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Myanmar: Cross-Cutting Governance Challenges

Listed author(s):
  • Cullen S. Hendrix

    ()

    (Peterson Institute for International Economics)

  • Marcus Noland

    ()

    (Peterson Institute for International Economics)

Since 2010, Myanmar has been in the midst of a multifaceted transition, involving economic reforms, the resolution of multiple long-standing civil conflicts, and a nascent transition to democratic rule. These transitions are coinciding with a resource-led economic boom. Hendrix and Noland assess the current status of governance institutions, as well as their performance in comparison to member countries of the Association of Southeast Asian Nations and selected other countries. They discuss outstanding problem areas related to economic governance, particularly in the legal system, the business regulatory framework, and in bureaucratic capacity, as well as the potential use of external policy anchors, particularly in the Extractive Industries Transparency Initiative process, to strengthen Myanmar's ongoing reform effort.

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Paper provided by Peterson Institute for International Economics in its series Working Paper Series with number WP15-2.

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Date of creation: Mar 2015
Handle: RePEc:iie:wpaper:wp15-2
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  1. Valerie Cerra & Sweta Chaman Saxena, 2008. "Growth Dynamics: The Myth of Economic Recovery," American Economic Review, American Economic Association, vol. 98(1), pages 439-457, March.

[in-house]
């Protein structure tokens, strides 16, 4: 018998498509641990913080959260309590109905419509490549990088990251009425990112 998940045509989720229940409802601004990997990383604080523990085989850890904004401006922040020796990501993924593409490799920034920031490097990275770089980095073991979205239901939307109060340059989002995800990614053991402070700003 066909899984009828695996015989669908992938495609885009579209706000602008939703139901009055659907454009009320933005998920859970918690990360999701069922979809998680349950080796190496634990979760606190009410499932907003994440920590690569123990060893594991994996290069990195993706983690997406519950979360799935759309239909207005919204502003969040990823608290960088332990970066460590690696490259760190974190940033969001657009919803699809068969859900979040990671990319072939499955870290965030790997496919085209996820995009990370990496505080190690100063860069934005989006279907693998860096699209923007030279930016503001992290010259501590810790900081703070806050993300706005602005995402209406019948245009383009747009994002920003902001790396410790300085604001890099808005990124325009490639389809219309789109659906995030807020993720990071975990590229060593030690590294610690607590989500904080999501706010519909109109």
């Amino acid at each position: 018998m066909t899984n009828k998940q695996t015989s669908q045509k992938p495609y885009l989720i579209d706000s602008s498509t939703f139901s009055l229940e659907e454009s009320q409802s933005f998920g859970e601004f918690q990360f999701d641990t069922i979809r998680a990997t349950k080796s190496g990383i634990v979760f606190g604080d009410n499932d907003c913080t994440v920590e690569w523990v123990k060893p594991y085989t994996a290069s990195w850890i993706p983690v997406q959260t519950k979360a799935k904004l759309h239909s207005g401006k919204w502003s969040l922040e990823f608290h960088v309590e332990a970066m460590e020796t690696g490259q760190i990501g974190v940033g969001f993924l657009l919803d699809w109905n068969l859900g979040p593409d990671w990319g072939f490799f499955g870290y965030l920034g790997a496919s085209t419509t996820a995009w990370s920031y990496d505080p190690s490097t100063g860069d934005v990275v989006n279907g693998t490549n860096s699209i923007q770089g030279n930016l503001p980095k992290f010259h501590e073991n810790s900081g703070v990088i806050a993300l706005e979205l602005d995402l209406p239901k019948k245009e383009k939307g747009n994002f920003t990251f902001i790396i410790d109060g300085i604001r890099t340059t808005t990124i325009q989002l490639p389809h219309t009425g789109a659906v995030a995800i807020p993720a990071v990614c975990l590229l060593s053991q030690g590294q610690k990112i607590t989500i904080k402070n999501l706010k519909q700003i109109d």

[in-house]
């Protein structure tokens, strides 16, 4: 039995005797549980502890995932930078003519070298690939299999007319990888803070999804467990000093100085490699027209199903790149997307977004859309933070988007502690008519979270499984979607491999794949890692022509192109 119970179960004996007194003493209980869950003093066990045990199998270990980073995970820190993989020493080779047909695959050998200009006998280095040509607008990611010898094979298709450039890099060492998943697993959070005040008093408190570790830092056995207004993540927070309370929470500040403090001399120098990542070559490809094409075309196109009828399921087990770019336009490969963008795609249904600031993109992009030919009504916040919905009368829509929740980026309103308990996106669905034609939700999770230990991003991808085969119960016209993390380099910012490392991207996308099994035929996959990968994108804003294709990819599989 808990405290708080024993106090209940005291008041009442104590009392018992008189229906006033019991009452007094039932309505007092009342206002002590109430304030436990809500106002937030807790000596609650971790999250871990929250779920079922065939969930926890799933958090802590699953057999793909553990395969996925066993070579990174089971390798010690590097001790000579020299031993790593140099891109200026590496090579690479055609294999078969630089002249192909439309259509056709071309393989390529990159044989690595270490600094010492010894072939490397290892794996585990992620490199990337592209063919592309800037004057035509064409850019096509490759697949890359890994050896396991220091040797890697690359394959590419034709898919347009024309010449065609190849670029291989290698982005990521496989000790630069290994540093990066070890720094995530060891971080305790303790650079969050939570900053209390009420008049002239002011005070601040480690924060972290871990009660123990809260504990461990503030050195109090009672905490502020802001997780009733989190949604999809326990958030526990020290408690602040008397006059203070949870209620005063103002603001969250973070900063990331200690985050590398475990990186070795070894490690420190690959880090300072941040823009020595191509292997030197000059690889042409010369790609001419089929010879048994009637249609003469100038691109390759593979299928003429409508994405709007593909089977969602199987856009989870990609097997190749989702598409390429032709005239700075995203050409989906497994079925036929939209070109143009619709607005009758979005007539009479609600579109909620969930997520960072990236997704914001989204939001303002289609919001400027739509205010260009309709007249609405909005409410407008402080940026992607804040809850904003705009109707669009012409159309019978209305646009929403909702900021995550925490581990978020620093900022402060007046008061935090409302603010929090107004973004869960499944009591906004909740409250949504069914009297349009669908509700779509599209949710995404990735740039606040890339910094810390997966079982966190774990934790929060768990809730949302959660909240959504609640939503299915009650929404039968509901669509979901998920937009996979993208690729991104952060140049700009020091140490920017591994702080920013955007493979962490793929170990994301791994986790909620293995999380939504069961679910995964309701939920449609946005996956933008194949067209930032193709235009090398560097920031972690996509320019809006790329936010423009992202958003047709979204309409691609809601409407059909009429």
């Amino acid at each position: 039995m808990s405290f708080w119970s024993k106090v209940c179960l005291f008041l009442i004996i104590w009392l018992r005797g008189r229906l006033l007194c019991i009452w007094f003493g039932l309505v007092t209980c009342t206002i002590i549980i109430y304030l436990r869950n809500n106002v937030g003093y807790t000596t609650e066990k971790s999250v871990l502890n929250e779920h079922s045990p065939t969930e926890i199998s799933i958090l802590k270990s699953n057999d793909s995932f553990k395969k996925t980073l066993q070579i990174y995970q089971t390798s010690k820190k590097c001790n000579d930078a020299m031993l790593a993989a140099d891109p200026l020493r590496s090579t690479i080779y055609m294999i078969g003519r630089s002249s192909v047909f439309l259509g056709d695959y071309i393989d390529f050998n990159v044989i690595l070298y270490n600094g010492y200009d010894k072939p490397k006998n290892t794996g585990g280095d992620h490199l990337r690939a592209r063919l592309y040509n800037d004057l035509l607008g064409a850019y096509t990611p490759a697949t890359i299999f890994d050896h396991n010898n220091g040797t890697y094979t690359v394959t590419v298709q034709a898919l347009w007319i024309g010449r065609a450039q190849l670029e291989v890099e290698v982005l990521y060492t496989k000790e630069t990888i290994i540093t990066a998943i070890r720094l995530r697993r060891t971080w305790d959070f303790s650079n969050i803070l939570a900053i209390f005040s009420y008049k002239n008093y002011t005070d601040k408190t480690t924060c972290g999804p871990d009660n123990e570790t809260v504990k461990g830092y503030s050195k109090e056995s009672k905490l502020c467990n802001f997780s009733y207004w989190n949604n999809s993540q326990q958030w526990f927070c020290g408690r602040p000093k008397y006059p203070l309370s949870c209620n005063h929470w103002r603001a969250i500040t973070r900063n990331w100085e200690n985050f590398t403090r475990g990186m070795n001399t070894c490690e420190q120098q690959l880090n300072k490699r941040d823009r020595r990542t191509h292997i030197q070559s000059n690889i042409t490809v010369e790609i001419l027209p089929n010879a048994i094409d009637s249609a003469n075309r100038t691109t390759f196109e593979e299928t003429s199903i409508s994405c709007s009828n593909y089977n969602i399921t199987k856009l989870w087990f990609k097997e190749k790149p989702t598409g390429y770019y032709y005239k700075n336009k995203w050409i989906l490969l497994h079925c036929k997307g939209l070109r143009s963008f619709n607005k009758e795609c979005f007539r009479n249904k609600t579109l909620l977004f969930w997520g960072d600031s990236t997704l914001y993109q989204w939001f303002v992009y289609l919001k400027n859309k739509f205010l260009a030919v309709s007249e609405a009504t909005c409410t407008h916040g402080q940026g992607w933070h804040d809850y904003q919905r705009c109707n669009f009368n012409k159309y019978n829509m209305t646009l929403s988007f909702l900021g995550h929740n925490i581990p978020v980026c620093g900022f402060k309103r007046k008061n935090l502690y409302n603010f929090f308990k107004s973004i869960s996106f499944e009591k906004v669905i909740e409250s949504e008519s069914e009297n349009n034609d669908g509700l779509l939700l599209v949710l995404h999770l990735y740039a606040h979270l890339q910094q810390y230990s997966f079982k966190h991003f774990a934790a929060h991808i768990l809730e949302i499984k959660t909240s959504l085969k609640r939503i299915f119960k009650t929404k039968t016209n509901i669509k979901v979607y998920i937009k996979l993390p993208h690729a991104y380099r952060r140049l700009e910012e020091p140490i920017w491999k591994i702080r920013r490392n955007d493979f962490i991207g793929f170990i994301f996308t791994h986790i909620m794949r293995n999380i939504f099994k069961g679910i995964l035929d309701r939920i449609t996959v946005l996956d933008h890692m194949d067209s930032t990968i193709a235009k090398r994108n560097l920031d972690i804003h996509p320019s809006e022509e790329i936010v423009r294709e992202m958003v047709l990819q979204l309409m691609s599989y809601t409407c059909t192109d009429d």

2. Van Rijckeghem, Caroline & Weder, Beatrice, 2001. "Bureaucratic corruption and the rate of temptation: do wages in the civil service affect corruption, and by how much?," Journal of Development Economics, Elsevier, vol. 65(2), pages 307-331, August.
  3. Brancati, Dawn, 2006. "Decentralization: Fueling the Fire or Dampening the Flames of Ethnic Conflict and Secessionism?," International Organization, Cambridge University Press, vol. 60(03), pages 651-685, July.
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  5. Koji Kubo, 2013. "Myanmar's two decades of partial transition to a market economy: a negative legacy for the new government," Post-Communist Economies, Taylor & Francis Journals, vol. 25(3), pages 357-370, September.
  6. Cullen S. Hendrix & Marcus Noland, 2014. "Confronting the Curse: The Economics and Geopolitics of Natural Resource Governance," Peterson Institute Press: All Books, Peterson Institute for International Economics, number 6765, November.
  7. Sean TURNELL, 2011. "Fundamentals of Myanmar's Macroeconomy: A Political Economy Perspective," Asian Economic Policy Review, Japan Center for Economic Research, vol. 6(1), pages 136-153, 06.
  8. Gary S. Becker & George J. Stigler, 1974. "Law Enforcement, Malfeasance, and Compensation of Enforcers," The Journal of Legal Studies, University of Chicago Press, vol. 3(1), pages 1-18, January.
  9. Fumiharu Mieno, 2013. "Toward Myanmar's New Stage of Development: Transition from Military Rule to the Market," Asian Economic Policy Review, Japan Center for Economic Research, vol. 8(1), pages 94-117, 06.
  10. Besley, Timothy & McLaren, John, 1993. "Taxes and Bribery: The Role of Wage Incentives," Economic Journal, Royal Economic Society, vol. 103(416), pages 119-141, January.
  11. Givens, David, 2013. "Defining governance matters: A factor analytic assessment of governance institutions," Journal of Comparative Economics, Elsevier, vol. 41(4), pages 1026-1053.
  12. Susan Ariel Aaronson & Jennifer Brinkerhoff, 2009. "Limited Partnership: Business, Government, Civil Society (NGOs) and the Public in the Extractive Industry Transparency Initiative (EITI)," Working Papers 2010-28, The George Washington University, Institute for International Economic Policy.
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